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Indian buyers ditch Indonesian coal orders on rupee slump - trade

JAKARTA/NEW DELHI (Reuters) - Indian buyers have reduced shipments from top thermal coal exporter Indonesia and are seeking to renegotiate contracts as a sharply lower rupee has driven up their import costs, Indian and Indonesian industry and trade sources said on Tuesday.

The fall in purchases from India is forcing Indonesian suppliers to seek other buyers or dump cargoes into the spot market, putting more pressure on international benchmark prices that are already near their lowest in four years.

India buys about a fifth of Indonesia's exports of coal, which is traded internationally in U.S. dollars. Southeast Asia's biggest economy aims to ship about 317 million tonnes of its expected output of around 400 million tonnes this year, according to government and industry sources.

Several Indonesian companies have scrambled to find new buyers on the spot market after deals with Indian buyers fell through, the Indonesian Coal Mining Association (ICMA) said.

"Some buyers have cancelled contracts or sought to renegotiate contracts, because now it's actually cheaper for them than fulfilling their obligations," ICMA commercial committee chairman Pandu Sjahrir told Reuters.

"Sellers have been dumping into the market. They have to choose - should I take (buyers) to court or renegotiate with them or just sell it in the spot market?"

The ICMA official did not give the volumes impacted by the Indian buyers' moves and those could not be immediately ascertained by Reuters.

The rupee has lost 18 percent against the dollar since May and the country is going through its worst economic slump in 20 years. Energy imports are among the top contributors to India's growing current account deficit.

The slide in Indian imports could help to narrow the gap between Indonesian coal prices and other regional coal indexes that have fallen faster under the weight of global oversupply.


Sjahrir said several of the firms affected were publicly listed, declining to identify them because of the sensitivity of the matter.

Indonesia's publicly listed coal companies export between 2 million and 7 million tonnes of coal a year each to India, he said, adding that the increase in spot market supply had weakened prices for the past two to three weeks.

Listed Indonesian coal mining companies that export coal to India include Bumi Resources(BUMI.JK), Adaro Energy(ADRO.JK), Indo Tambangraya Megah (Banpu Indonesia)(ITMG.JK) and state-owned Bukit Asam(PTBA.JK).

Indonesia ships around $2 billion of coal a month, one of its largest exports by value. A drop in exports would exacerbate Indonesia's own current account deficit, which is already a concern for investors as it fights a weakening rupiah, rising inflation and the exit of foreign capital.

"Deals are still being done," said Ben Lawson, chief development officer at Indonesian coal producer Apple Coal, referring to Indian purchases of Indonesian coal. "(But) many contracts are being renegotiated or delayed."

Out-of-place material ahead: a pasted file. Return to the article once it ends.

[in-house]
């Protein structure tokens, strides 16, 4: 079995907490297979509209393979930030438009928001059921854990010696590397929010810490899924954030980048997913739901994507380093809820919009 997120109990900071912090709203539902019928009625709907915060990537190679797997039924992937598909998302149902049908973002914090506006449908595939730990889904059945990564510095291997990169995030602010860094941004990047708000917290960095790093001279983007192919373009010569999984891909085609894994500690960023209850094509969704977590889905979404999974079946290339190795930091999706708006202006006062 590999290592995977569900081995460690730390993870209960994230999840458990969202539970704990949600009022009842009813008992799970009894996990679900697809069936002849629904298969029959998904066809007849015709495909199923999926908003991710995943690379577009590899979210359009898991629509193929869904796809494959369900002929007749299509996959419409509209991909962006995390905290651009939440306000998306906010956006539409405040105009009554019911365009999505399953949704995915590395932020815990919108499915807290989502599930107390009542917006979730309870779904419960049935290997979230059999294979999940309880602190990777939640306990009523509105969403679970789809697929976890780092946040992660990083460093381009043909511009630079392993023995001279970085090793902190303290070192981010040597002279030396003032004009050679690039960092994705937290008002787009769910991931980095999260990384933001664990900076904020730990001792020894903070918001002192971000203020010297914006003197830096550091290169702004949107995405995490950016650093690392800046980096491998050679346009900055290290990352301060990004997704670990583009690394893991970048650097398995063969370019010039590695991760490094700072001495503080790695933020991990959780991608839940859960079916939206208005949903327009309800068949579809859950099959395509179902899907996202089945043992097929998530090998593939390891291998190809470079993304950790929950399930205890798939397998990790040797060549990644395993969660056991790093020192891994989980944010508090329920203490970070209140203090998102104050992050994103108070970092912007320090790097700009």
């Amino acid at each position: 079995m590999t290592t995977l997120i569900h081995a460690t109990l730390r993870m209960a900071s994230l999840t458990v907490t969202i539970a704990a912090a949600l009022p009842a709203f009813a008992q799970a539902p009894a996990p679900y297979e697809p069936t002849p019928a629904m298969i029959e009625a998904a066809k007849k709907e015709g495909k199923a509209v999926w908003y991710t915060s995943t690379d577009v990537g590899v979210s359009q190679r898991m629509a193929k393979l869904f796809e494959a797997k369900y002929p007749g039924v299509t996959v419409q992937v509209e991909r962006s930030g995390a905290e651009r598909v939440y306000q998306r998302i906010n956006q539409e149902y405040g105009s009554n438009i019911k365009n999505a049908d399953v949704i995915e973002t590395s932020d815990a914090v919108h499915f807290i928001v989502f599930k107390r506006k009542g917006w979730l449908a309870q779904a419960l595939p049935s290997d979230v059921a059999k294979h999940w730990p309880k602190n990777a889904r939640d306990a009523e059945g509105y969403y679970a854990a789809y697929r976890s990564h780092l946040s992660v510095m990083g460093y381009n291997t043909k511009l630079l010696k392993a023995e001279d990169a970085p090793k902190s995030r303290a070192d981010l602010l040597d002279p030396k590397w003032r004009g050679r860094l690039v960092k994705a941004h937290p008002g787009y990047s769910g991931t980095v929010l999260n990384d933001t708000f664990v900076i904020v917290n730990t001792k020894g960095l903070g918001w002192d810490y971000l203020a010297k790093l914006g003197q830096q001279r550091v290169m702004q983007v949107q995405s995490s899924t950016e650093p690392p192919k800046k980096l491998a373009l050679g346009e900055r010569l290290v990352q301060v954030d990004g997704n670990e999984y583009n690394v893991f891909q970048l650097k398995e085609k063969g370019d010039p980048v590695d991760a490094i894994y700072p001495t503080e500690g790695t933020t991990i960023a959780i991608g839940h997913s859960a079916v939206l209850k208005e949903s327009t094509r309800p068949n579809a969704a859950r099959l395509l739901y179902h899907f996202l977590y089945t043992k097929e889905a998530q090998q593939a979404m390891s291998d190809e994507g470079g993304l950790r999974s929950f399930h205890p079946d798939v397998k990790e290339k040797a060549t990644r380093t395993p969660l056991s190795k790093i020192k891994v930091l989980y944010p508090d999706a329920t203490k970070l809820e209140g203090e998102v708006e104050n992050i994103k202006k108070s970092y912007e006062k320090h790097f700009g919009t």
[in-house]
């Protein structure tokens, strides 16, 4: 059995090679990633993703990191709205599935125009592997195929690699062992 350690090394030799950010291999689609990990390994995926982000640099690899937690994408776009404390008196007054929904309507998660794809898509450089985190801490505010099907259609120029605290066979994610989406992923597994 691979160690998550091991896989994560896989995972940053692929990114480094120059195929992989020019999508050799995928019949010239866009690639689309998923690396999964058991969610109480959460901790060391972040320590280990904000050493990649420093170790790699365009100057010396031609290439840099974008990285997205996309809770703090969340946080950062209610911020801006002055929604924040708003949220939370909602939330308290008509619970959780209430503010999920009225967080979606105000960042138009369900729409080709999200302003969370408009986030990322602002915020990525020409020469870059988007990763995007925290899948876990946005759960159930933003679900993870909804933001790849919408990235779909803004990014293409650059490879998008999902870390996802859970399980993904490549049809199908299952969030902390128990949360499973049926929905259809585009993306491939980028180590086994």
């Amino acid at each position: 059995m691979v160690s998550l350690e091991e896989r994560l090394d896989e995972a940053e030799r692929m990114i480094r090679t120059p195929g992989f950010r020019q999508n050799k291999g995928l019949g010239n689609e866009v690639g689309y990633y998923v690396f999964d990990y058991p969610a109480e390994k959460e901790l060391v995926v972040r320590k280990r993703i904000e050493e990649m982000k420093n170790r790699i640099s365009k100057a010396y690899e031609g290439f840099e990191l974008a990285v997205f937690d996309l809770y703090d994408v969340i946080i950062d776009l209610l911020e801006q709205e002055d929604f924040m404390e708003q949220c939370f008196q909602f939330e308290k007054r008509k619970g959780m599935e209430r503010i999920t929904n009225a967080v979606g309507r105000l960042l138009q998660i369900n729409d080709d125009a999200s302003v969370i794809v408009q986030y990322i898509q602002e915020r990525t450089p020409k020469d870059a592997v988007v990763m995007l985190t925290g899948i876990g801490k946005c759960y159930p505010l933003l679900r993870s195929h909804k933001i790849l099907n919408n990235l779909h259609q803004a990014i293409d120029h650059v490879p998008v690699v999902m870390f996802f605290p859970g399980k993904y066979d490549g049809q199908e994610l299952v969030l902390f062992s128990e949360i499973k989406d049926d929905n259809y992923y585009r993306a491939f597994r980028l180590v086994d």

India's currency volatility has prompted coal importers to renegotiate deals besides delaying shipments or purchases, four traders said.

Even though the rupee appears to have bottomed at a record low of 68.85 on August 28, volatility in the currency is offering little comfort to coal importers.

"People are scared to place orders because of the rupee volatility. So they have scaled back for now. I think they will be psychologically comfortable at around 60-61 (rupees to the dollar), if it settles down," said a coal market participant, who did not wish to be identified.

A trader said on condition of anonymity: "We have deferred on mutual agreement a few shipments, but we have not cancelled anything."

He added that cancellations could become widespread if the currency volatility continued.


The changing value of the rupee meant Indian buyers would now seek lower-quality coal from Indonesia, said Singapore-based Zenny Tran, coal team leader at Ginga Petroleum.

Even though the prices of South African and Australian coal have softened, Indonesian coal has been steady as suppliers have been "holding the prices", one coal trader said.

However, "Indonesian prices should go down" given the higher production and lower demand, he said.

"Price is the major criterion. People are willing to settle ... for lower GCVs (gross calorific values). But it all depends on how much reduction in prices one gets," the first trader said.

GCV is a measure of the heat or energy released by burning a kilogramme of coal. The higher the GCV, the more energy released.

Coal at 4,200 GCV is the most liquid grade now, the traders said. A trader said 3,200 GCV coal was also quite popular.

A fall in imports for India could exacerbate the country's power shortages. Coal fuels more than half of India's total power generation.

Thermal coal shipments to India were 12.02 million tonnes in June, up 52.5 percent year-on-year, data obtained by Reuters showed last month, as traders and power utilities stocked up to get through the monsoon season.

(Editing by Simon Webb and Muralikumar Anantharaman)

Updated Date: Sep 11, 2013 01:00 AM